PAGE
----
“The only way for me to move up in this company would be for my supervisor to leave. And I really like my supervisor!” – Mariani employee
Mariani’s leadership realized the need to make the company’s internal career ladder clearer. They knew their own employees were the best source of talent in Wisconsin Rapids’ tight labor market, so they introduced a new mid-level role in production and packaging lines: the department trainer. The department trainer receives a modest raise and has increased responsibility to onboard new employees – an important role for a company actively growing its workforce. Line leads are tasked with identifying and encouraging potential applicants, and to Mariani’s surprise, they filled the positions easily.
The department trainers are central in coaching new employees. New employees now spend their second week of orientation on a production or packaging line with a trainer. This creates a valuable mentoring relationship, which makes the department trainer role more meaningful and helps new employees become better acclimated to the job.
The new department trainer role has been a success – after 18 months, ten trainers were promoted to department leads or other advanced positions. Realizing the value of investing in their workforce, Mariani also increased entry-level wages to better compete for entry-level workers and created a new skill-based incentive program. Operators can now advance through three levels (which qualifies for raises) through a managerial assessment based on objective criteria.
These successful changes also motivated Mariani to address company culture. They hired a training manager to implement a variety of projects to support employee development and build a sense of community. The new manager conducted employee interviews to learn about their career aspirations and developed a learning library of resources for employees looking to develop new skills. Because shift work makes it challenging to build relationships among employees, Mariani’s HR specialist designed activities and incentives to bring people together outside of work, including company cookouts, volunteer days, group outings, raffle prizes for meeting certain goals, and more.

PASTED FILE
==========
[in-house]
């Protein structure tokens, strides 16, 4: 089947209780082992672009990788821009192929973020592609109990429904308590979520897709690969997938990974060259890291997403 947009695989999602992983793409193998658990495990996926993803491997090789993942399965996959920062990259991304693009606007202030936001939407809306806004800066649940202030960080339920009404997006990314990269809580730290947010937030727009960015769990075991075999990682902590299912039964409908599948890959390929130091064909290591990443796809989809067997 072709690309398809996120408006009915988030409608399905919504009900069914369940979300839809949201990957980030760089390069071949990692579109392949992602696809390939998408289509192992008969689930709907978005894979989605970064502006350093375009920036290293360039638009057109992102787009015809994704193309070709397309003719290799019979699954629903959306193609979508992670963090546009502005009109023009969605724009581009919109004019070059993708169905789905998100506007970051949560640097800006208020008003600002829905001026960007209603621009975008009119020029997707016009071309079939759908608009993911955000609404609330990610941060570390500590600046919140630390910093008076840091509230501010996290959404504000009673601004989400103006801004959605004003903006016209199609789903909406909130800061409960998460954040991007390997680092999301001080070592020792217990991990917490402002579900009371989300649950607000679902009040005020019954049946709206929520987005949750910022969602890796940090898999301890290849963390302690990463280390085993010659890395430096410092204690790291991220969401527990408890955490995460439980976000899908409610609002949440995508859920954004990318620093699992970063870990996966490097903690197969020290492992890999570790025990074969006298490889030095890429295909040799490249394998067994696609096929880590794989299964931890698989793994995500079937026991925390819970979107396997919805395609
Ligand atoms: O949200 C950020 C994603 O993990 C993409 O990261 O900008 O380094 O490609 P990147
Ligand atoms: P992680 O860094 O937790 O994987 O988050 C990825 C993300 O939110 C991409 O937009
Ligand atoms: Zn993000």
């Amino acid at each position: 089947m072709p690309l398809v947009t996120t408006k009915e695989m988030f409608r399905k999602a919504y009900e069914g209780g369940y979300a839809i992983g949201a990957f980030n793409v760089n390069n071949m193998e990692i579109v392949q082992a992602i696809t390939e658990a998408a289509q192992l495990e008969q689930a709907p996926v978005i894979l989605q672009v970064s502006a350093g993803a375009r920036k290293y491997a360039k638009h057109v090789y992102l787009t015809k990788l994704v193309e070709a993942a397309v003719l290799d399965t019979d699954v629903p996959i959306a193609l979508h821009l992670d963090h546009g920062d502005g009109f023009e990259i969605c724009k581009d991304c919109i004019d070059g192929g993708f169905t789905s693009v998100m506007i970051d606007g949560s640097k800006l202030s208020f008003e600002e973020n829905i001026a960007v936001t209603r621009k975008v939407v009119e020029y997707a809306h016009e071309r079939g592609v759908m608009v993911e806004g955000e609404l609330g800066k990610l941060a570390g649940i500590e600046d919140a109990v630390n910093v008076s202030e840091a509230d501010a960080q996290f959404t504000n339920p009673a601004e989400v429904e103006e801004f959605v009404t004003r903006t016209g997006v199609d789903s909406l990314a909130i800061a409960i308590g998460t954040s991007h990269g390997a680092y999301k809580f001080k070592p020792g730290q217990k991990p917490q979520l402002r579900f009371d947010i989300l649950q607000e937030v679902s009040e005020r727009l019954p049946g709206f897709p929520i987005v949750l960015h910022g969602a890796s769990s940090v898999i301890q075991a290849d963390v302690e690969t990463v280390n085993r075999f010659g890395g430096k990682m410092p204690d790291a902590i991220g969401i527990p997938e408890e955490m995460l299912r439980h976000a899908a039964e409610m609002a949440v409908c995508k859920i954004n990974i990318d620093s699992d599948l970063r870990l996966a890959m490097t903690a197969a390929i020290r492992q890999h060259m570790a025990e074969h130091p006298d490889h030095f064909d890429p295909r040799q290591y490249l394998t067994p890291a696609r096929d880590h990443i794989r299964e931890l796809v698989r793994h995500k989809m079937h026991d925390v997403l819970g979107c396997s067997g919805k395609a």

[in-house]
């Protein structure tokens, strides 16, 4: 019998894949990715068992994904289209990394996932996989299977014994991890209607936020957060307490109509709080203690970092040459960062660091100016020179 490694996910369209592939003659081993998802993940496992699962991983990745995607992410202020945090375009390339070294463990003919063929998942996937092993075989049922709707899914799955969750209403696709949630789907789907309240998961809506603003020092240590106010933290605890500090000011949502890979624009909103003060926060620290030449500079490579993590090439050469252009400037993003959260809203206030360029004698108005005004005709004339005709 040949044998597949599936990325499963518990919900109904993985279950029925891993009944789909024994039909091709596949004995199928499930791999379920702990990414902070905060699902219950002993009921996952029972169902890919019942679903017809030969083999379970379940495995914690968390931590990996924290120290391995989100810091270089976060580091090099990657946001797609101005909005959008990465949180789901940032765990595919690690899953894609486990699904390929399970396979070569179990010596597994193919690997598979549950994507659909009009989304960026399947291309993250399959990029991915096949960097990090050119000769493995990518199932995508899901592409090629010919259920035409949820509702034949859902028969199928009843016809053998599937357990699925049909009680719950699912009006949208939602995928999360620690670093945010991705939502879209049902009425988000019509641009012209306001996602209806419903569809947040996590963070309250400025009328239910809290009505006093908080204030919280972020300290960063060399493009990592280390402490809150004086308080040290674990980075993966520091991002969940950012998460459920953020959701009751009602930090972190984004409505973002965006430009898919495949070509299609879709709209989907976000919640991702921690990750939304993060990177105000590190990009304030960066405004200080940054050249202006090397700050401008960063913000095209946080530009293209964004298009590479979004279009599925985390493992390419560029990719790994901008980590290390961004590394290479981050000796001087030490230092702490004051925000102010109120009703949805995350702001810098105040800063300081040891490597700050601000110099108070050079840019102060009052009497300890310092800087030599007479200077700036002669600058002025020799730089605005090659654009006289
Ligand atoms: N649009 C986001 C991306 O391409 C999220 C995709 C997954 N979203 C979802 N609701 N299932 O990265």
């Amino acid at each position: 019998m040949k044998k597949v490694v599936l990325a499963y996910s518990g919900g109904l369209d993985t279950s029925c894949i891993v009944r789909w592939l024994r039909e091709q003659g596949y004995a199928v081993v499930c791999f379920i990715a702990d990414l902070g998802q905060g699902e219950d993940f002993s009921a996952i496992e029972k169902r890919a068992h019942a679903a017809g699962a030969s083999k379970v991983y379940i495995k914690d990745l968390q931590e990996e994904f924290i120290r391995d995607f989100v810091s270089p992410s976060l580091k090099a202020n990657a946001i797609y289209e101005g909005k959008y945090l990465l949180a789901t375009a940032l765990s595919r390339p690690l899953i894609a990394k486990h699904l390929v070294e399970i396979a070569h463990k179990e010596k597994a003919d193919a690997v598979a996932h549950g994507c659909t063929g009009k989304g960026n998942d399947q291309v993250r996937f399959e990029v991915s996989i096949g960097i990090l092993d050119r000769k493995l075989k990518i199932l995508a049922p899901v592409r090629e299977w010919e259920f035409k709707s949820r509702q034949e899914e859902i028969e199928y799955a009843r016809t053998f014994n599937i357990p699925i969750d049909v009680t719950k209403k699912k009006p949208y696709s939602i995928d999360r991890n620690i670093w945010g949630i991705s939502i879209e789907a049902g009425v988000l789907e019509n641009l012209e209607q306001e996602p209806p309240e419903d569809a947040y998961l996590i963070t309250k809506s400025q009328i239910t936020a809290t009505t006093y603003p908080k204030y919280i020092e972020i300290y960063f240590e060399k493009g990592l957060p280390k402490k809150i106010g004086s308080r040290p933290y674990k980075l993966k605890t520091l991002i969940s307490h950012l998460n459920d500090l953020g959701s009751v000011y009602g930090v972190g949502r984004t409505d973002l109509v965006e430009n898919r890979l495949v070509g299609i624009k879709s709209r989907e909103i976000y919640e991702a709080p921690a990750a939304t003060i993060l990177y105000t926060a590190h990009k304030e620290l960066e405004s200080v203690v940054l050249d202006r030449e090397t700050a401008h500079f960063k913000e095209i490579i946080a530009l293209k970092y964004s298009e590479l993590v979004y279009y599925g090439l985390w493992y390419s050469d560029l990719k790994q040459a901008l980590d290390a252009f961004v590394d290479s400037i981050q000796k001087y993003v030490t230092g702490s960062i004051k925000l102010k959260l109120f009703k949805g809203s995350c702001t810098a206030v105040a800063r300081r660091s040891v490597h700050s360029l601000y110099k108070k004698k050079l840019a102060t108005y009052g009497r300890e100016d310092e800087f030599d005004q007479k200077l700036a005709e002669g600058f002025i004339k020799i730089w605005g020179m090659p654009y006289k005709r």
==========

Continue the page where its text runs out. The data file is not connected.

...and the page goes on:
A year later, Mariani reached its expansion goal and increased retention by 5%. By redesigning and improving the quality of jobs, and putting employee engagement and communication at the center of the process, Mariani simultaneously addressed a business need and improved outcomes for their employees. Mariani’s success proves that tackling job quality is a smart move for small and mid-sized businesses. While it is often assumed that SMB’s can’t afford them, job quality investments actually provide returns by improving recruitment, retention, operations, and employee well-being.